In 16th century pre-colonial America, five Native American tribes in upstate New York – the Mohawk, Oneida, Onondaga, Cayuga, and Seneca – came together to form the “Iroquois League” (League of Peace and Power). In true federalist spirit, each tribe retained control of its own day-to-day affairs in a decentralized form. But the League provided a framework for joint decisions and actions (especially in regard to common external affairs), and reaffirmed their interdependence among each other as beings from one Creator and their responsibility to live together in peace within universal equality.
To set the context for this league, a comprehensive Constitution of the Five Nations was created. It laid out in extensive detail the role, rules, and ritual of the Grand Council which would guide the joint actions of the tribes. The Grand Council was made up of 50 representatives, selected by the mothers within each respective tribe. New members of the Grand Council would accept their oath of service within a defined ritual, which included the following statement recited by current Grand Council members:
“We now crown you with the sacred emblem of the deer’s antlers, the emblem of your Lordship. You shall now become a mentor of the people of the Five Nations. The thickness of your skin shall be seven spans – which is to say that you shall be filled with peace and goodwill and your mind filed with a yearning for the welfare of the people of the Confederacy [League]. With endless patience you shall carry out your duty, and your firmness shall be tempered with tenderness for your people. Neither anger nor fury shall lodge in your mind, and all your words and actions shall be marked with calm deliberation.
In all your deliberations in the Council, in your efforts at lawmaking, in all your official acts, self-interest shall be cast into oblivion. Cast not away the warnings of others, if they should chide you for any error or wrong you may do, but return to the way of the Great Law, which is just and right.
Look and listen for the welfare of the whole people and always have in view not only the present but also the coming generations, even those whose faces are yet beneath the surface of the earth – the unborn of the future Nation.”
Come forward around 200 years later, to the summer of 1787. Several dozen men of diverse backgrounds, goals, and political ideas from the 13 American states came together in Philadelphia charged with developing needed amendments to the Articles of Confederation then governing the United States. Four months later, they had opted instead to throw out the Articles entirely and replace it with a brand new Constitution. (There were statements made at the time that their action was perhaps an illegal maneuver, but virtually no one today is complaining about their bold innovation!) That Constitutional Convention produced a most incredibly creative document by establishing a new form of government heretofore unknown in civilized history. It was built upon a series of compromises designed to balance significant differences in the aspirations, fears, lifestyles, and religious / economic / social / cultural structures that then existed throughout 1780’s America. It was not a “perfect” document, principally due to leaving many Americans out of the full equality promised by the Declaration of Independence. And it is, at best, a framework for governance, not an oracle of detailed instructions. It was designed to be flexible and interpretative enough to evolve alongside of us as we continue to evolve as human beings.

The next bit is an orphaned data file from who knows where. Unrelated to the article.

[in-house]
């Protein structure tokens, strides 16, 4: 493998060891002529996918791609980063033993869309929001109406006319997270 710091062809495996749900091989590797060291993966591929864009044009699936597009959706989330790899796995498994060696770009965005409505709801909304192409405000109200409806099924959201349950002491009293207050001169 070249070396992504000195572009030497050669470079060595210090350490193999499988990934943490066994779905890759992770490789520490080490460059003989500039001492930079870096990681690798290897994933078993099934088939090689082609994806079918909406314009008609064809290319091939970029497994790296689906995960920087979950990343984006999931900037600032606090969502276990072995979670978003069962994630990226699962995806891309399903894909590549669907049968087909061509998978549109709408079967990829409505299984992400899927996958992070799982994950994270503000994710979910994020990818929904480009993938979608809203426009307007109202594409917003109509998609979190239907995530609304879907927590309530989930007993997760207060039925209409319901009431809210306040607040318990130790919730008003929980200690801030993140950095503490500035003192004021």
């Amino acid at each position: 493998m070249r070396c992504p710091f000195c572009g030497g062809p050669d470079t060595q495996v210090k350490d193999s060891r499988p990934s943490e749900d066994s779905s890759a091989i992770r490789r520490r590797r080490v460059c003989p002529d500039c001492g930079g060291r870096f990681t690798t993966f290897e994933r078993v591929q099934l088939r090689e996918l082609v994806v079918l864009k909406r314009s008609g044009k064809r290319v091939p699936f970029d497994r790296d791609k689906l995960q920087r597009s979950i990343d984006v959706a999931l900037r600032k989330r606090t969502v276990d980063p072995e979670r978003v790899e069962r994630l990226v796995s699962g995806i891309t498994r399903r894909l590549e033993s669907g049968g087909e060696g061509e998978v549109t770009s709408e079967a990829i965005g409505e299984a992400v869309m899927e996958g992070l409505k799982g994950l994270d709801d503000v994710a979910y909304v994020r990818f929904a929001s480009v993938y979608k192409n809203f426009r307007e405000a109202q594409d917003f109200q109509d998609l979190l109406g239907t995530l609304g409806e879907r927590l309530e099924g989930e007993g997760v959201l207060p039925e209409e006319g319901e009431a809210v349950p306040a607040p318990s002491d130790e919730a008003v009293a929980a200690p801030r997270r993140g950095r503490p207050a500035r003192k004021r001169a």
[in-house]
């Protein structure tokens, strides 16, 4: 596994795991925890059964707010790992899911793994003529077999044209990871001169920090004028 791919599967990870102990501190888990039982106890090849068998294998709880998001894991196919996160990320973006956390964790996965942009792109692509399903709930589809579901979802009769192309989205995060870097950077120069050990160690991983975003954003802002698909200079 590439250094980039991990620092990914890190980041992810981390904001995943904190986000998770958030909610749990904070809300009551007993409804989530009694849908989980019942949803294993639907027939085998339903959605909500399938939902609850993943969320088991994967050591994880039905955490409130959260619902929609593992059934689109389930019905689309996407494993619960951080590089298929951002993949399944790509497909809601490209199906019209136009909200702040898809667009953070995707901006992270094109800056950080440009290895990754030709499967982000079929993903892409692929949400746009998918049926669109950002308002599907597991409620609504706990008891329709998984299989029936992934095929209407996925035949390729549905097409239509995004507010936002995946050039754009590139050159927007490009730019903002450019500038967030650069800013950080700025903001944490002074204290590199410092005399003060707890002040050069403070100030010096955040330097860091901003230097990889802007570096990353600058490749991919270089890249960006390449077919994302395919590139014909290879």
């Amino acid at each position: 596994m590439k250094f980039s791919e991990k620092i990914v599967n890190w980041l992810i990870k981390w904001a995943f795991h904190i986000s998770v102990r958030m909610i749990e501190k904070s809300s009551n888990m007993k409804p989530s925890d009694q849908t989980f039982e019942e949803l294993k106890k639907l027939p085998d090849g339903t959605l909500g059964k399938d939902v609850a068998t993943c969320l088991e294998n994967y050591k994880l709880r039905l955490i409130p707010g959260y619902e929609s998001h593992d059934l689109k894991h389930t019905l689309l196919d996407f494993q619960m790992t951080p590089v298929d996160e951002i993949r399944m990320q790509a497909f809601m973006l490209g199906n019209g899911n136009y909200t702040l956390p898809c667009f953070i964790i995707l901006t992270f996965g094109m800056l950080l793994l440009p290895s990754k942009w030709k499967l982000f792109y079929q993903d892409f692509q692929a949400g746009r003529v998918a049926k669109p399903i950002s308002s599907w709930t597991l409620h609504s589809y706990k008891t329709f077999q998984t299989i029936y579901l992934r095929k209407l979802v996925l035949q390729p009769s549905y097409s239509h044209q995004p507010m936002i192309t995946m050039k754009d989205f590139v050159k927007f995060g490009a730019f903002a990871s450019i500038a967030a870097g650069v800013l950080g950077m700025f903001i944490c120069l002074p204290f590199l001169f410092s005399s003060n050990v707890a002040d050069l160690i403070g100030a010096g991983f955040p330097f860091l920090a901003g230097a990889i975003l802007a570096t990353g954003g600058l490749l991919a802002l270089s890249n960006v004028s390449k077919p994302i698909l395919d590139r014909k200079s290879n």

But as strong as its message is in form, perhaps its weakness is in not inspiring us sufficiently in spirit. Maybe that is why we are so often disappointed in the men and women who present themselves to us as the potential actors in that constitutional form. Our Constitution gives them tools to work with, and stages to act upon. But we write our own scripts, and too often for too many these scripts are a desire to separate one’s self from others, or to seek fame at the expense of, or without consideration for, others.
So perhaps on occasion we need to look to the ancestral occupiers of this land. Look to those who were taught to live more within Nature and the heart of the land (rather than just the brain of human beings) in order to find an inspirational guidance that transcends Constitutional form. As people the world over have borrowed from our Constitution, so we should be open to borrowing from a constitution from within our heritage. As our leaders manipulate the levers of our Constitutional government, and make decisions based upon political dogma, budgetary arguments, I’m-right-you’re-wrong positioning, let us remind them – and ourselves – of another constitutional responsibility offered up nearly 500 years ago:
“With endless patience you shall carry out your duty, and your firmness shall be tempered with tenderness for your people. Neither anger nor fury shall lodge in your mind, and all your words and actions shall be marked with calm deliberation … self-interest shall be cast into oblivion … Look and listen for the welfare of the whole people and always have in view not only the present but also the coming generations, even those whose faces are yet beneath the surface of the earth – the unborn of the future Nation.”
Form alone is not sufficient for good governance. Decisions measured against a litmus test of supposed literalistic wordings is not meaningful. Constitutional governance also requires an infusion of proper spirit and good heart to breathe life into its meaning and relevance. It is a spirit of selfless humility. It is a heart great enough to see, understand, and respond to everyone. With liberty and justice for all.